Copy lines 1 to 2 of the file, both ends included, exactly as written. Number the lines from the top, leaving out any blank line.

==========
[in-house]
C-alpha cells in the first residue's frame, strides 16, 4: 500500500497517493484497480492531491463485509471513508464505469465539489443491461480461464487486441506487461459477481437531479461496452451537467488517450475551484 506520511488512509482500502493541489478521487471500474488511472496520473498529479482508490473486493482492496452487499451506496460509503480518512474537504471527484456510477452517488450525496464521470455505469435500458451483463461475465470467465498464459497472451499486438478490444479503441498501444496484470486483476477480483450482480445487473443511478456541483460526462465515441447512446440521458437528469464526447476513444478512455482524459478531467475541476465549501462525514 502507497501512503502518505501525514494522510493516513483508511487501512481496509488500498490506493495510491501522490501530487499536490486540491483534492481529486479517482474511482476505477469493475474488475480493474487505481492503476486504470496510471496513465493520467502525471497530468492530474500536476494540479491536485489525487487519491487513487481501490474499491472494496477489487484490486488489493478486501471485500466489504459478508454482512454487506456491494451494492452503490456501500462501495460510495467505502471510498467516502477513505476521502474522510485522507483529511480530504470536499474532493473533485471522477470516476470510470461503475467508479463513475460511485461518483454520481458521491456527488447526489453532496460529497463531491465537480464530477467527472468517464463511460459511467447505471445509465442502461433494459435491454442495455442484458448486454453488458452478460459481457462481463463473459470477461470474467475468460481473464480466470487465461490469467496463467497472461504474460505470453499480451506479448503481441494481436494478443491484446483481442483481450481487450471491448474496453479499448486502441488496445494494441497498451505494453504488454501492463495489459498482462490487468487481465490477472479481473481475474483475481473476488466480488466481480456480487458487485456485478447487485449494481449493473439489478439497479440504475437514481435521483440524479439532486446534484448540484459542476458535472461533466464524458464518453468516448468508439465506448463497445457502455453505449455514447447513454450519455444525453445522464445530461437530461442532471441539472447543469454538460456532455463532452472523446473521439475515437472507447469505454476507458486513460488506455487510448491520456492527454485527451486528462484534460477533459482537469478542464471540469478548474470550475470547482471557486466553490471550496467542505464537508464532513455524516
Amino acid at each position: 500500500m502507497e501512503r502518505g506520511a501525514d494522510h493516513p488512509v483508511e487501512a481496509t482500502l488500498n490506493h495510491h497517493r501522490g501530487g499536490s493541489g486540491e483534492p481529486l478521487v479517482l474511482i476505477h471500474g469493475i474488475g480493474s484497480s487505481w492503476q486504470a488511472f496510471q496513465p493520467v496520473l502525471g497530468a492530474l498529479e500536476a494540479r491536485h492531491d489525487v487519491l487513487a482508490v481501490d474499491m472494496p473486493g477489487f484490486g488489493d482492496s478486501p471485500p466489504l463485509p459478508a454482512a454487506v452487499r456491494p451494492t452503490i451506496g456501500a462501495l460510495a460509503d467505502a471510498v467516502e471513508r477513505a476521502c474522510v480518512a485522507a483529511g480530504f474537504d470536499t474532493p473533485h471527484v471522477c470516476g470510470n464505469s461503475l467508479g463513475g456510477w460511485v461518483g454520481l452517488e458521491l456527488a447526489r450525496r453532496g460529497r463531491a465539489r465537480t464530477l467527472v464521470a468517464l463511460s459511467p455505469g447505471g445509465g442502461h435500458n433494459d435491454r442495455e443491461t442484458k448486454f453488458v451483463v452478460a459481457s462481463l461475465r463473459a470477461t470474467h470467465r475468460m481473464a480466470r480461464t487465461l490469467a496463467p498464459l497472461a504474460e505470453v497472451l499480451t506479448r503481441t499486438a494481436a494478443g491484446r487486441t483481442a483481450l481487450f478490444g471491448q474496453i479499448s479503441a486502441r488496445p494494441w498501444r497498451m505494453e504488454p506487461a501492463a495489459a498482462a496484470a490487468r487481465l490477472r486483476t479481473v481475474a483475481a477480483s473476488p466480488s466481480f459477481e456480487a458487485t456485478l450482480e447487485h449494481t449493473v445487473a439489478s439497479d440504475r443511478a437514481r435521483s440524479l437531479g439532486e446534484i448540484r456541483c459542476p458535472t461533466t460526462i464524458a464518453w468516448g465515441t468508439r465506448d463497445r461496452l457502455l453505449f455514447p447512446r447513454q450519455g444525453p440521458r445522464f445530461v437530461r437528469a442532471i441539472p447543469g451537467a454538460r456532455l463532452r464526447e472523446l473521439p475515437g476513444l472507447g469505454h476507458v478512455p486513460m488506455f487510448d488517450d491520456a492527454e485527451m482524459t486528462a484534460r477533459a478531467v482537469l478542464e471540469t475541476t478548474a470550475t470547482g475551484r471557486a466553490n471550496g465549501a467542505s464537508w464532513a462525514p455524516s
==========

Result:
[in-house]
C-alpha cells in the first residue's frame, strides 16, 4: 500500500497517493484497480492531491463485509471513508464505469465539489443491461480461464487486441506487461459477481437531479461496452451537467488517450475551484 506520511488512509482500502493541489478521487471500474488511472496520473498529479482508490473486493482492496452487499451506496460509503480518512474537504471527484456510477452517488450525496464521470455505469435500458451483463461475465470467465498464459497472451499486438478490444479503441498501444496484470486483476477480483450482480445487473443511478456541483460526462465515441447512446440521458437528469464526447476513444478512455482524459478531467475541476465549501462525514 502507497501512503502518505501525514494522510493516513483508511487501512481496509488500498490506493495510491501522490501530487499536490486540491483534492481529486479517482474511482476505477469493475474488475480493474487505481492503476486504470496510471496513465493520467502525471497530468492530474500536476494540479491536485489525487487519491487513487481501490474499491472494496477489487484490486488489493478486501471485500466489504459478508454482512454487506456491494451494492452503490456501500462501495460510495467505502471510498467516502477513505476521502474522510485522507483529511480530504470536499474532493473533485471522477470516476470510470461503475467508479463513475460511485461518483454520481458521491456527488447526489453532496460529497463531491465537480464530477467527472468517464463511460459511467447505471445509465442502461433494459435491454442495455442484458448486454453488458452478460459481457462481463463473459470477461470474467475468460481473464480466470487465461490469467496463467497472461504474460505470453499480451506479448503481441494481436494478443491484446483481442483481450481487450471491448474496453479499448486502441488496445494494441497498451505494453504488454501492463495489459498482462490487468487481465490477472479481473481475474483475481473476488466480488466481480456480487458487485456485478447487485449494481449493473439489478439497479440504475437514481435521483440524479439532486446534484448540484459542476458535472461533466464524458464518453468516448468508439465506448463497445457502455453505449455514447447513454450519455444525453445522464445530461437530461442532471441539472447543469454538460456532455463532452472523446473521439475515437472507447469505454476507458486513460488506455487510448491520456492527454485527451486528462484534460477533459482537469478542464471540469478548474470550475470547482471557486466553490471550496467542505464537508464532513455524516